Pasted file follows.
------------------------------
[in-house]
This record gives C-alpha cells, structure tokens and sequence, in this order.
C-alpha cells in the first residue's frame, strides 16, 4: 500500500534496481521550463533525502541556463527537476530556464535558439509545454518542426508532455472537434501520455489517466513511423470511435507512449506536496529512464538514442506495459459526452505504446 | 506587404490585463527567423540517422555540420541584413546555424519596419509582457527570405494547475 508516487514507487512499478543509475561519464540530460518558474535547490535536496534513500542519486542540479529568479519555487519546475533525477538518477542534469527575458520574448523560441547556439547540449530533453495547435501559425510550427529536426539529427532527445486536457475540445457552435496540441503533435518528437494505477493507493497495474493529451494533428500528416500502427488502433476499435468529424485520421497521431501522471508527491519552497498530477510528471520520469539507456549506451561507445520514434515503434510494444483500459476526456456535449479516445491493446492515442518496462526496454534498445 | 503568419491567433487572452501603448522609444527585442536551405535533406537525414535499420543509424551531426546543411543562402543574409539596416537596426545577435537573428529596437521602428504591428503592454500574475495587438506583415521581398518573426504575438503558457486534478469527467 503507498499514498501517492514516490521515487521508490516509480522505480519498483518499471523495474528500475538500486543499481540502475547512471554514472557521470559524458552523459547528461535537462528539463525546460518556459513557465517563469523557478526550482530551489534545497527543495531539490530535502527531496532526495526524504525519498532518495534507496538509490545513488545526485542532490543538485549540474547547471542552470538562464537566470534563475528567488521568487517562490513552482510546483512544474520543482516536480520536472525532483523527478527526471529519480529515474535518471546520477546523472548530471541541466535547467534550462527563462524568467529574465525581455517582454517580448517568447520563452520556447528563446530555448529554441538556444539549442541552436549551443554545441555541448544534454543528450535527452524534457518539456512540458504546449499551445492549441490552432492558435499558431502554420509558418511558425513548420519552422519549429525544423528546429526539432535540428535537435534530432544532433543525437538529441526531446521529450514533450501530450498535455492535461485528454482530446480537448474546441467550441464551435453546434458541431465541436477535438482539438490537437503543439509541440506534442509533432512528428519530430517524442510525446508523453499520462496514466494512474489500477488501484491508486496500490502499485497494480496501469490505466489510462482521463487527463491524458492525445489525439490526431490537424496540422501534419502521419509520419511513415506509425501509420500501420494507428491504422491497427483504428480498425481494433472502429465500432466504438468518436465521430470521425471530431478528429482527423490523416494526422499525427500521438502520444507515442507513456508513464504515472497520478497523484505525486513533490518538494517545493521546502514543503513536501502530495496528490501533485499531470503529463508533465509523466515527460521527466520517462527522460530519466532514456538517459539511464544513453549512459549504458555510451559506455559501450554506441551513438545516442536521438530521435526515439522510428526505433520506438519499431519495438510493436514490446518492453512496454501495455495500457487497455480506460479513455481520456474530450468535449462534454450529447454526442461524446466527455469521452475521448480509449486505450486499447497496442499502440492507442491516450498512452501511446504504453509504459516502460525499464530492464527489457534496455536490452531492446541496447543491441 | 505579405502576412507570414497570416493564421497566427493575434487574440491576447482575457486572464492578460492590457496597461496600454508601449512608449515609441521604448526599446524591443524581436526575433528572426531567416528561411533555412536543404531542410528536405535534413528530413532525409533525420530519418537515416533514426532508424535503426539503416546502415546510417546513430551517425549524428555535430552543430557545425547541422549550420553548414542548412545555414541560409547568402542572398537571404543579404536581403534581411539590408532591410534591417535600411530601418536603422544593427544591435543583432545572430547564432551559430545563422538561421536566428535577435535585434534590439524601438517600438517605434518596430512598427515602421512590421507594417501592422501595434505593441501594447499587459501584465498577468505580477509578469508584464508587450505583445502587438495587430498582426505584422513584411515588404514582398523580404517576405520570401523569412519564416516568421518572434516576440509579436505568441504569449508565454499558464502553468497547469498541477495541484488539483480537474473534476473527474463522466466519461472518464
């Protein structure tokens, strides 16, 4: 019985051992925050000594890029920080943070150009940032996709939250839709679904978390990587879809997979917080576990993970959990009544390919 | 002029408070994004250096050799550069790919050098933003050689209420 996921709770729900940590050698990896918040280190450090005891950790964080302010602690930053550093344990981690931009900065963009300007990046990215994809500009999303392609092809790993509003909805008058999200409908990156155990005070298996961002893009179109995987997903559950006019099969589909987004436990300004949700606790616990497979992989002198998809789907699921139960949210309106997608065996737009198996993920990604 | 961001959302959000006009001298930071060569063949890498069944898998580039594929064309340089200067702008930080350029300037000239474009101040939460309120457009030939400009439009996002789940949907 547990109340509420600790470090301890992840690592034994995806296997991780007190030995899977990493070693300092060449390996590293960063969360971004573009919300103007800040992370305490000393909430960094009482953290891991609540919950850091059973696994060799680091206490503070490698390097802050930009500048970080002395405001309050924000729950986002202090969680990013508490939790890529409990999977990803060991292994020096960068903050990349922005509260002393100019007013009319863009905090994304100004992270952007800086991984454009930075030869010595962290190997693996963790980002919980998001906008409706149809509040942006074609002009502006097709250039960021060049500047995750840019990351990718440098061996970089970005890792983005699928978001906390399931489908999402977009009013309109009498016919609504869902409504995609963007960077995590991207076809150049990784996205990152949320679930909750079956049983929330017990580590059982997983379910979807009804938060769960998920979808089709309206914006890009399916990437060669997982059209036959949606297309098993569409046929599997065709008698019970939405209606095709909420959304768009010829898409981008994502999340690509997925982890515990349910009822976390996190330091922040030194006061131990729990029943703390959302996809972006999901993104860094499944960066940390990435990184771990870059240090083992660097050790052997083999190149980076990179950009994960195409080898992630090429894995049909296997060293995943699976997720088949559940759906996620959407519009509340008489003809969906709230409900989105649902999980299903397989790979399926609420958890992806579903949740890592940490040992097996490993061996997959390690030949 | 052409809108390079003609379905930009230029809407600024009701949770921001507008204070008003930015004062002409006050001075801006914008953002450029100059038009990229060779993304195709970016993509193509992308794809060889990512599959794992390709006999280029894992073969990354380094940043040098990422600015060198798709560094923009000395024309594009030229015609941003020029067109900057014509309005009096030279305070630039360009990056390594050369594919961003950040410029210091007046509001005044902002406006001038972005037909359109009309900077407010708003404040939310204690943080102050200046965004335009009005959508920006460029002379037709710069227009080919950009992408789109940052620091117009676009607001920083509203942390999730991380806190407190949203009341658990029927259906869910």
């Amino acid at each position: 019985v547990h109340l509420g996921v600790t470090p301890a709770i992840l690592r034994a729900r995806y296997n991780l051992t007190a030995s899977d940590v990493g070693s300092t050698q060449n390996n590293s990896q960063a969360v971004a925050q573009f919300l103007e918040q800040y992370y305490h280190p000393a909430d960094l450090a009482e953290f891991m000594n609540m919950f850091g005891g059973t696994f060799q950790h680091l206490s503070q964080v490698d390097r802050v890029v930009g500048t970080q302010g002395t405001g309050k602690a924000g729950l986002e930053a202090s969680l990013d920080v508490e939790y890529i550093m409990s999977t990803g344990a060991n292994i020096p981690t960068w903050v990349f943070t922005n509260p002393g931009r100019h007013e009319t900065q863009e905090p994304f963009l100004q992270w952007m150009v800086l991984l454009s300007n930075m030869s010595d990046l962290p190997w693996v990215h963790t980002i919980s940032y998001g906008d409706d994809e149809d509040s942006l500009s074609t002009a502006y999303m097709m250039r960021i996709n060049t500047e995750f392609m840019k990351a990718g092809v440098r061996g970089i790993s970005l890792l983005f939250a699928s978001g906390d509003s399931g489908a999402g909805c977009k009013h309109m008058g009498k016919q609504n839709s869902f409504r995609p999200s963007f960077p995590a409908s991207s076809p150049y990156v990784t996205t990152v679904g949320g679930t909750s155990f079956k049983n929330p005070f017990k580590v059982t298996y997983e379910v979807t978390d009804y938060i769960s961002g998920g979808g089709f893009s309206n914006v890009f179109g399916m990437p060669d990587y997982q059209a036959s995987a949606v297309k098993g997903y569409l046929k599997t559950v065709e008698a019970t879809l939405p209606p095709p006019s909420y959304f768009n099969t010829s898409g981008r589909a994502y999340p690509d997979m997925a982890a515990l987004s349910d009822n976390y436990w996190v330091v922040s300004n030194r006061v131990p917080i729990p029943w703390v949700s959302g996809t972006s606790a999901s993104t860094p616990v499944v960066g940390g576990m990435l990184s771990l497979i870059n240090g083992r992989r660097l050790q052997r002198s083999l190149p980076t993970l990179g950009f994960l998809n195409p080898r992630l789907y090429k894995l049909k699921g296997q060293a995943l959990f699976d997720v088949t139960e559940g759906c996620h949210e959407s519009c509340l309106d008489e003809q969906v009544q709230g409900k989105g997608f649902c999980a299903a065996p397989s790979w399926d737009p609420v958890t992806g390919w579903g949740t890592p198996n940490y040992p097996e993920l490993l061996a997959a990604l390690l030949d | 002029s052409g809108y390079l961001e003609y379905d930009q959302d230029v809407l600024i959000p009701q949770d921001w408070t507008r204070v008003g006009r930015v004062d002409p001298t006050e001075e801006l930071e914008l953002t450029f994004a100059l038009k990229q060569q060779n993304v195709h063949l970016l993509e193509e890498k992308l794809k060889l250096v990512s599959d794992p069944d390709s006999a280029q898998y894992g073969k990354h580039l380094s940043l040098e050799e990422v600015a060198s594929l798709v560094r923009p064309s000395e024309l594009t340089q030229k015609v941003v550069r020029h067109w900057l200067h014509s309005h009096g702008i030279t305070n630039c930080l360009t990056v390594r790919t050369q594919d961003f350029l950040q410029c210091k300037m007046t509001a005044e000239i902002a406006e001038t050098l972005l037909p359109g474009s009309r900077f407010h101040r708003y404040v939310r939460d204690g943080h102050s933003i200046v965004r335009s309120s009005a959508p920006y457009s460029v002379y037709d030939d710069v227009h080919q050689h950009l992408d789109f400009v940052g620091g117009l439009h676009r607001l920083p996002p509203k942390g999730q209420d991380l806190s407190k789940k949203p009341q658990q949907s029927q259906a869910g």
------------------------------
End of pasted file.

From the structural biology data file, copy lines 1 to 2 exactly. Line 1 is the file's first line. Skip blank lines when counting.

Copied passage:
[in-house]
This record gives C-alpha cells, structure tokens and sequence, in this order.